Declaration Of Independence Quotes by Elizabeth Cady Stanton, John Eliot, Thomas Jefferson, P. J. O’Rourke, Will Durant, Daniel Fried and many others.
We hold these truths to be self-evident: that all men and women are created equal.
Elevated levels of confidence are omnipresent among history’s greatest overachievers. Benjamin Franklin, one of the most famous men in the world even before he signed the Declaration of Independence once lamented about humility, “I cannot boast of much success in acquiring the reality of this virtue.”
The Declaration of Independence . . . [is the] declaratory charter of our rights, and the rights of man.
There are twenty-seven specific complaints against the British Crown set forth in the Declaration of Independence. To modern ears they still sound reasonable. They still sound reasonable, in large part, because so many of them can be leveled against the federal government of the United States.
Nature has never read the Declaration of Independence. It continues to make us unequal.
Lincoln is quoted more often than he’s understood, and he understood that the founding principle of our nation is, in fact, the Declaration of Independence.
America is the only nation in the world that is founded on creed. That creed is set forth with dogmatic and even theological lucidity in the Declaration of Independence; perhaps the only piece of practical politics that is also theoretical politics and also great literature.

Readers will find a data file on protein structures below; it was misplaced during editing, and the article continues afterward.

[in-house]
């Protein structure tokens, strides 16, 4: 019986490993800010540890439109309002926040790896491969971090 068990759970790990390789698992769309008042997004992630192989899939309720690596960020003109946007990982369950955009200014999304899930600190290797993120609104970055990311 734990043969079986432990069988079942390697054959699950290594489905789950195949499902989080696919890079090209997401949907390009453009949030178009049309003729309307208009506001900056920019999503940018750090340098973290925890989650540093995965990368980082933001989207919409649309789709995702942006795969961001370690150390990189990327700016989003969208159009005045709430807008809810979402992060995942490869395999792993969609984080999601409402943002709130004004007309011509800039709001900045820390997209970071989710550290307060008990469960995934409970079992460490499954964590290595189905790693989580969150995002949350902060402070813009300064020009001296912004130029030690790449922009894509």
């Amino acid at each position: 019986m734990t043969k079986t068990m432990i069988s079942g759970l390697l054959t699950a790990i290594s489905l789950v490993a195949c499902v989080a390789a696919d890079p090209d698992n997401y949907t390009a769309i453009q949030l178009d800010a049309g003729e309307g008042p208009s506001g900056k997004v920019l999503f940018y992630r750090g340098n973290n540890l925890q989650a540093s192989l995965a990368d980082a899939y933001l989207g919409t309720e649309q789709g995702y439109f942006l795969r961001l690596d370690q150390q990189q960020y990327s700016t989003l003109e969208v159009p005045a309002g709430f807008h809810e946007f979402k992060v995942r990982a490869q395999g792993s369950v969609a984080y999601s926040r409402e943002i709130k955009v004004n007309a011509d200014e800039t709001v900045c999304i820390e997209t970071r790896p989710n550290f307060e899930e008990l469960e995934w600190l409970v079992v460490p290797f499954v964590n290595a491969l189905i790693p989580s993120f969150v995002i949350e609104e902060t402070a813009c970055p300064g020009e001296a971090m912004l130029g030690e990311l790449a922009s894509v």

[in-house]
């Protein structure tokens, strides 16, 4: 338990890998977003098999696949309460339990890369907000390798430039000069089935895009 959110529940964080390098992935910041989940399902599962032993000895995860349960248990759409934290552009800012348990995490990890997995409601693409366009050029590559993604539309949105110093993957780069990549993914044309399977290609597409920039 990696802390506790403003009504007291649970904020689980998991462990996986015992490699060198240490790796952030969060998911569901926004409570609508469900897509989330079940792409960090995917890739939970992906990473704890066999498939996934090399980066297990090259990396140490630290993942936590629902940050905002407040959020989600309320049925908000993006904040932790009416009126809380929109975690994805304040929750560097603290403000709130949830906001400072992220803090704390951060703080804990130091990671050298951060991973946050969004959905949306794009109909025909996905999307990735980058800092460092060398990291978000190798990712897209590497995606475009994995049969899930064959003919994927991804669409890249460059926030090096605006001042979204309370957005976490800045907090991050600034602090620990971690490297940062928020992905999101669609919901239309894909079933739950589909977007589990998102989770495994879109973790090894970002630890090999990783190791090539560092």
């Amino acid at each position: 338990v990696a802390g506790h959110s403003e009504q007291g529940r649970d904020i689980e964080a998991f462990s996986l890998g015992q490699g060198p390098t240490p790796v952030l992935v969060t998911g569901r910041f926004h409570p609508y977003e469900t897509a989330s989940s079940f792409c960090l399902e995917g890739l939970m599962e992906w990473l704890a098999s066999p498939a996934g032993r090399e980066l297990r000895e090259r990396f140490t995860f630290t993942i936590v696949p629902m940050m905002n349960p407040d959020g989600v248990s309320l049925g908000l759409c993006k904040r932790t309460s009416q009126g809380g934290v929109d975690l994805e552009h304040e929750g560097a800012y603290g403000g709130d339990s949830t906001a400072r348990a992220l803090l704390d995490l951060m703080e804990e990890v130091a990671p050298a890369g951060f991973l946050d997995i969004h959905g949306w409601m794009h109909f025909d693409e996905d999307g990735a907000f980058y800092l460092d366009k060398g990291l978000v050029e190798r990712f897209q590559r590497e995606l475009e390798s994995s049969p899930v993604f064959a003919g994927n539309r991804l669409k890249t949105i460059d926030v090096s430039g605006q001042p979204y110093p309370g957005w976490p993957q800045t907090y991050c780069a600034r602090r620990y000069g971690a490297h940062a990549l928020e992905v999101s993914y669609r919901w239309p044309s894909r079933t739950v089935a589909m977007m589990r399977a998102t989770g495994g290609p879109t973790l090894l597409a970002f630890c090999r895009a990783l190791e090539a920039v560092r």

The Declaration of Independence, the words that launched our nation — 1,300 words. The Bible, the word of God — 773,000 words. The Tax Code, the words of politicians — 7,000,000 words — and growing!
. . . is it to be understood that the principles of the Declaration of Independence bear no relation to half of the human race?
The tree of liberty must be refreshed from time to time with the blood of patriots and tyrants.
Robert Treat Paine was a signer of the Declaration of Independence.
May it be to the world… to assume the blessings and security of self-government.
I have never had a feeling, politically, that did not spring from the Declaration of Independence that all should have an equal chance. This is the sentiment embodied in the Declaration of Independence, I would rather be assassinated on this spot than surrender it.
The Declaration of Independence was always our vision of who we wanted to be, our ideal of freedom and justice, how we were going to be different, and what the American experiment was going to be about.
But Aristotle’s philosophy was the intellect’s Declaration of Independence.
Here we are signing autographs for people who essentially know know how to write their name and are functionally literate. But if you cease to teach cursive writing, how does one know how to, I donвЂ™t know, replicate the Declaration of Independence? Or the orations of Cicero? Is it just going to be on the internet?
I think [John] Adams was correct when he said that his May resolutions were “an Epocha, a decisive Event,” and tantamount to a declaration of independence.